Braces: The Smart Alternative to Overbite Surgery
Overbite surgery is only one way of treating an overbite, and it is generally only used to correct an overbite that is caused by a jaw that is too short or too long. Thankfully, there are less dramatic ways to treat an overbite.
The most common – and easiest alternative to overbite surgery is braces. Braces are used to correct a number of issues involving the teeth, including overbite, under-bite, cross-bite, misalignment of teeth and teeth that are too crowded. Since overbite surgery is usually a major expense and inconvenience, braces are a much more reasonable treatment, especially if the overbite is purely a cosmetic concern.
Malocclusion is the term used by dentists to describe all of the different spacing and alignment issues that can affect teeth. In most cases, dental problems in this category do not cause medical problems. Usually, the reason behind correcting malocclusion is related more to appearance than overall physical health issues. There are some cases, however, where severe tooth misalignment can make normal mouth movement difficult.
It is not uncommon for people with drastic overbites or under-bites to report suffering from pain in the lower and upper jaw. When physical difficulties occur because of tooth or jaw misalignment, surgery may be the fastest and easiest treatment. Braces can take several months, or even years to rearrange the teeth into proper alignment. If pain and discomfort are extreme, a year or more may simply be too long to wait.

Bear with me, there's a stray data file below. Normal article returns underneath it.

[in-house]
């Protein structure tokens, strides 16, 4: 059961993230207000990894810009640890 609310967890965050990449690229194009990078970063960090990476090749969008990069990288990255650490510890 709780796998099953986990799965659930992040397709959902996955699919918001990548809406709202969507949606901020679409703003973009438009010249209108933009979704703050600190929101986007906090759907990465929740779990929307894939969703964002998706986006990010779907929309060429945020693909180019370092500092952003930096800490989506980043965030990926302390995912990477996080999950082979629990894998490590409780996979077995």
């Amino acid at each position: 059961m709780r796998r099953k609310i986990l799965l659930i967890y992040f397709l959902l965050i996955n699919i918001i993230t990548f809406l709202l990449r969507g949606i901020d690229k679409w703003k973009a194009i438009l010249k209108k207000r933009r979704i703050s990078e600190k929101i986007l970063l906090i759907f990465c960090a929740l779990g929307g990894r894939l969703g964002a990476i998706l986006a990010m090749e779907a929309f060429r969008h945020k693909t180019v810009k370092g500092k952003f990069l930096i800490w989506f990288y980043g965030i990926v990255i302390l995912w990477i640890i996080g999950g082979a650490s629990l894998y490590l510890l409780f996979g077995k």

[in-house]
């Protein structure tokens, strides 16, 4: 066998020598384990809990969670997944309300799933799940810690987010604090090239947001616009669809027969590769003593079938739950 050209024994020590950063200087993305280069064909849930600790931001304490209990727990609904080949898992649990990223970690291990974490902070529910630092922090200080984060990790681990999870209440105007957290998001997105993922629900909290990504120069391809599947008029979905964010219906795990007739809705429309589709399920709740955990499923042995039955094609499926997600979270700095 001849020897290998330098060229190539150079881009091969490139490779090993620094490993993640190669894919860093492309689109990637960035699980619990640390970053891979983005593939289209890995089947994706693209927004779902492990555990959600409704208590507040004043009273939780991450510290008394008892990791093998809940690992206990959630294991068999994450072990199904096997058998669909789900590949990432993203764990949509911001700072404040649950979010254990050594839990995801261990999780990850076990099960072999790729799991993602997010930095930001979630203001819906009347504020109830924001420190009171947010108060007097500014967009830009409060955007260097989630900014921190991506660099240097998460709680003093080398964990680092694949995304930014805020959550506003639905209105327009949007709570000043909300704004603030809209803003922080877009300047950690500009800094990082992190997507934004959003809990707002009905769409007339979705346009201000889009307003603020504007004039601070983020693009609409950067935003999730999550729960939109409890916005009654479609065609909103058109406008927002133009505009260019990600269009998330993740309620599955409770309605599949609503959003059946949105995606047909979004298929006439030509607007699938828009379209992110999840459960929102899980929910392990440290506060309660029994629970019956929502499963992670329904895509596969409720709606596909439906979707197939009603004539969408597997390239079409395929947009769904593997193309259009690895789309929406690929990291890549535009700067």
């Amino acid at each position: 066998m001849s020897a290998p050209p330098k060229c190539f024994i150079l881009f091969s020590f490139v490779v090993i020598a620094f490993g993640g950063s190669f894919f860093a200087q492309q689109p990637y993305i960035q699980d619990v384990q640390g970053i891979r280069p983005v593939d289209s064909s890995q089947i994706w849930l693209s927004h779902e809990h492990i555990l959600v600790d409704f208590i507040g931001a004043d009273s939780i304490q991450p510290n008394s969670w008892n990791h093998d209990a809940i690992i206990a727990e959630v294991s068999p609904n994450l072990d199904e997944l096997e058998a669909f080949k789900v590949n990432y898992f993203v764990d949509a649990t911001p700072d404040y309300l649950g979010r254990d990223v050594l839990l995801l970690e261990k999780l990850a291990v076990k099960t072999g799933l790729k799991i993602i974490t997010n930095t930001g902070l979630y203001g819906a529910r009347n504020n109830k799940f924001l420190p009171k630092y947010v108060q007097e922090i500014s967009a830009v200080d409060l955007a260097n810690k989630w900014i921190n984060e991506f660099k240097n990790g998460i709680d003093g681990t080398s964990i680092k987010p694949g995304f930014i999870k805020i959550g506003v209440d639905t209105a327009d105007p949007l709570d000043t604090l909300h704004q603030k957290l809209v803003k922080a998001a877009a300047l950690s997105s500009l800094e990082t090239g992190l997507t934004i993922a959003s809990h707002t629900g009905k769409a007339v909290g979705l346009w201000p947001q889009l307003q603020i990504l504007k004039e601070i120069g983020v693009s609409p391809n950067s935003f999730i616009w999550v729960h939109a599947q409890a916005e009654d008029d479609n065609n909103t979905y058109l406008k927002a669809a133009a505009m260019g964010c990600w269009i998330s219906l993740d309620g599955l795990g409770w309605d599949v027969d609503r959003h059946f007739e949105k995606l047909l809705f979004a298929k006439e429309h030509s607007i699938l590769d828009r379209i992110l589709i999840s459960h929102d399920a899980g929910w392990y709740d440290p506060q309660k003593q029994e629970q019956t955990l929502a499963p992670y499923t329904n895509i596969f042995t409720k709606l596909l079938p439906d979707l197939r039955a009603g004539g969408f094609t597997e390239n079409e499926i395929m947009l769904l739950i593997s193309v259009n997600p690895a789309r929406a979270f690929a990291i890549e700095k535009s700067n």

In almost all cases, however, braces are the most effective answer, so the long process of repositioning the teeth begins. The application of braces stars with ceramic, metal or plastic bands being attached to the outside surface of the teeth. Metal bands are also secured around some of the back teeth. Once the bands are in place, springs and wires are run through the bands to connect them and force the teeth to move back into the correct position.
The process of attaching the braces to the teeth can take a few visits to the orthodontist, but it is not usually painful. In some cases, the doctor may have to remove one or more of the teeth to make room for the repositioning. This is usually only required when the cause of the misalignment is overcrowding of the teeth. Any tooth extractions or other general dental work that may be needed will generally be done before any bands or wires are placed on the teeth.
New and improved ways of straightening and realigning the teeth are always being introduced, and the old-fashioned “Ugly Betty” style braces are become more and more rare. Clear plastic braces and retainers are being used with increased frequency, and this makes the prospect of getting braces much easier for young people to deal with.
Dentists and orthodontists generally recommend getting braces at a relatively young age – say around 12 or 13 years old. This is because the jaw bones are still soft and easily moved when a child is younger. Of course, the braces should not be applied too early either. If the bones are still very soft and pliable when the braces are removed, there is a risk that the teeth will become misaligned once again. Every case is different, and the orthodontist can make the best recommendation regarding when to start.
While the braces are on the teeth, it is very important to take proper care of the teeth. This includes brushing and flossing after every meal and paying close attention to oral hygiene to avoid the appearance of marks on the teeth once the braces are removed.